A special issue of European Journal of International Management
As of today, worldwide exporting accounts for more than 10% of global economic activity (e.g. International Monetary Fund, 2001; World Bank, 2001), world trade increased 16-fold between 1950 and 2000, and international trade flows relative to GDP have doubled between 1970 and 2000 (OECD, 2005). With export quotas in excess of 40%, exports have become a major source of national income for many small, open economies and a source of growth and survival for many micro, small, medium and large enterprises, especially in Europe. Relative to the discussions about various aspects of the global business activities of a multinational enterprise, the extant international business literature is dedicating surprisingly little attention to exporting as a mode of market entry. Little is still known about companies’ motivations to engage in exporting activities, ways and means of assessing their readiness to export, how and to what extent marketing-mix decisions are made in exporting companies, or how foreign target markets are selected, which warrants a closer look at these topics.
Of more specific interest is the academic discourse about export performance. Interest in export performance stems from two sources. Governments consider exports as engines of growth and are therefore concerned about the ways of improving their firms’ performances in export markets (Zou, Taylor and Osland, 1998). From the point of view of public policy makers, a better understanding of export performance is important, as exports allow for the accumulation of foreign exchange reserves, result in increased employment levels, improved productivity, and – ultimately - enhanced prosperity (Czinkota, 1994). From the corporate point of view, there has been agreement that export performance is considered a tool to boost corporate growth, strengthen competitive edge, and ensure company survival in a highly competitive marketplace (Samiee and Walters, 1990; Terpstra and Sarathy, 2000).
And yet, little do we know about the determinants and the measurement of export performance. Whilst the definition and determinants of export performance (e.g. Sousa and Alserhan, 2002; Cavusgil and Kirpalani, 1993; Samiee and Anckar, 1998) or factors contributing to export performance have received noticeable research attention (e.g. Aaby and Slater, 1989; Cavusgil and Zou, 1994; Zou, Taylor and Osland, 1998; Thirkell and Dau, 1998), we are still far from a basic agreement. As an example, most studies in the field have measured export performance using objectively verifiable indicators such as export sales, export growth, export profitability, export market share, or export intensity (Zou, Taylor and Osland, 1998). Others have suggested to use subjective scales in the measurement of export performance and even include dimensions such as organizational learning. The further discussion of both such traditional and innovative approaches should shed more light into the matter.
Another important aspect in the research of exporting is export promotion. By providing the knowledge and competence applied to export market development (Gencturk and Kotabe, 2001), governments worldwide try to assist in the development of firms’ competitiveness. There is seldom a government which does not provide a plethora of export assistance or export promotion services through one or several – sometimes many – government and semi-government institutions and programs. So far, the effectiveness of these programmes has not been researched thoroughly and is still far from being clear. According to some researchers, export promotion programmes have impressive results speaking for them. For instance, Coughlin and Cartwright (1987) have found that for every increase of $1 in public export assistance expenditures there is a $432 increase in exports. In a more recent study about export performance of firms in Chile, Alvarez (2004) has shown that permanent and successful exporters have used public export promotion programmes more intensively than less successful exporters. There are others who argue that rather than public export programmes it is the market forces which determine the export performance of firms. Reliable evidence, according to the critics, is simply not available (Nothdurft, 1992). The jury on this issue is still out, and so we would like to encourage new and innovative contributions to this field.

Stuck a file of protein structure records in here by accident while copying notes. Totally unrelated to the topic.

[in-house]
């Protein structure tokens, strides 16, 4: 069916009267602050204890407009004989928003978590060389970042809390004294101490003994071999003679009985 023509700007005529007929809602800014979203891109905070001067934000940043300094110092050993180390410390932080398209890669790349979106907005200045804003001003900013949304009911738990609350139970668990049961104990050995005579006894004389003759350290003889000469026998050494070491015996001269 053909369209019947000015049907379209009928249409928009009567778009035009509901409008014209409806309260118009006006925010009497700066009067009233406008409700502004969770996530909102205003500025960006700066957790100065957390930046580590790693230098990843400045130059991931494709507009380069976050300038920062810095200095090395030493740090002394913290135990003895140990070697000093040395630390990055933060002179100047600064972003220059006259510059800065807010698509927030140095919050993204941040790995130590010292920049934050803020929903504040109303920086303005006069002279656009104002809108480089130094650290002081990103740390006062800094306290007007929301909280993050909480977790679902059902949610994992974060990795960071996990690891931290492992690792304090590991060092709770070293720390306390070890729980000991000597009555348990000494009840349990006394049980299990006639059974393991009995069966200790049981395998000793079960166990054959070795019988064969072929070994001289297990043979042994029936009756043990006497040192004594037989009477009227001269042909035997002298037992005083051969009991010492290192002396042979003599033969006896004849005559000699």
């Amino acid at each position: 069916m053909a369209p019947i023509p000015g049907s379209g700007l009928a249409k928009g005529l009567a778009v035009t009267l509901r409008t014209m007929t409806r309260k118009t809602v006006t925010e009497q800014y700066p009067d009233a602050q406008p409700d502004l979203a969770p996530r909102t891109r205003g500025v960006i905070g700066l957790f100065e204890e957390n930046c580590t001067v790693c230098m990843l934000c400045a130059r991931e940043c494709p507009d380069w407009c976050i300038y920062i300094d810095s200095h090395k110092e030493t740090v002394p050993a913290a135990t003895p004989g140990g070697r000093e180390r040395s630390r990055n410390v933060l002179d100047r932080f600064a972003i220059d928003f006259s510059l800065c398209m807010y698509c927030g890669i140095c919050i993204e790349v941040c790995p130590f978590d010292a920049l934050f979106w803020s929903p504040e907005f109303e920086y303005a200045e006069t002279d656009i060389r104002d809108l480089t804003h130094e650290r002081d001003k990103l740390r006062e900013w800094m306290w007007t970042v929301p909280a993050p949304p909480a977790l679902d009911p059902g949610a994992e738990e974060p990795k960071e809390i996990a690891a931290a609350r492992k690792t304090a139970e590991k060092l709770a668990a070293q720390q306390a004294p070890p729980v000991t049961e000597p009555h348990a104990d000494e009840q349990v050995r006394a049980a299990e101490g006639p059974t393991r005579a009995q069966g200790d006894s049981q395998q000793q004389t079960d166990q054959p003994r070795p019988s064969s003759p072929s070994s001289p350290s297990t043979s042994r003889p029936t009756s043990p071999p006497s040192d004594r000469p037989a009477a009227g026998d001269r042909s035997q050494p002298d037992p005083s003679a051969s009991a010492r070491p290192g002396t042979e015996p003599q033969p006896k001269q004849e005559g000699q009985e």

Topics covered include, but are not limited to:
Exporting in general:
- The role of exports for national economies.
- Motivation to engage in exporting activities.
- Corporate readiness for exporting.
- Exporting and marketing-mix decisions.
- Foreign target market selection.
- Export development in small and medium-sized enterprises.
- The importance of exports for company growth.
- Determinants of export performance.
- Objective vs. subjective measurements of export performance
- Measurement models of export performance.
- The role of national governments in export promotion.
- New approaches to export promotion.
- Measuring export promotion effectiveness.
We are looking to include both conceptual and empirical papers in this special issue. Papers with a multi-country, comparative perspective will be preferred.
Deadline for submissions of completed papers: 1 May, 2008
Double blind review of paper and feedback from review given to the author(s) by: 15 August, 2008
Deadline for final submission of corrected papers: 15 November, 2008
No changes can be made to the papers after: 1 February, 2009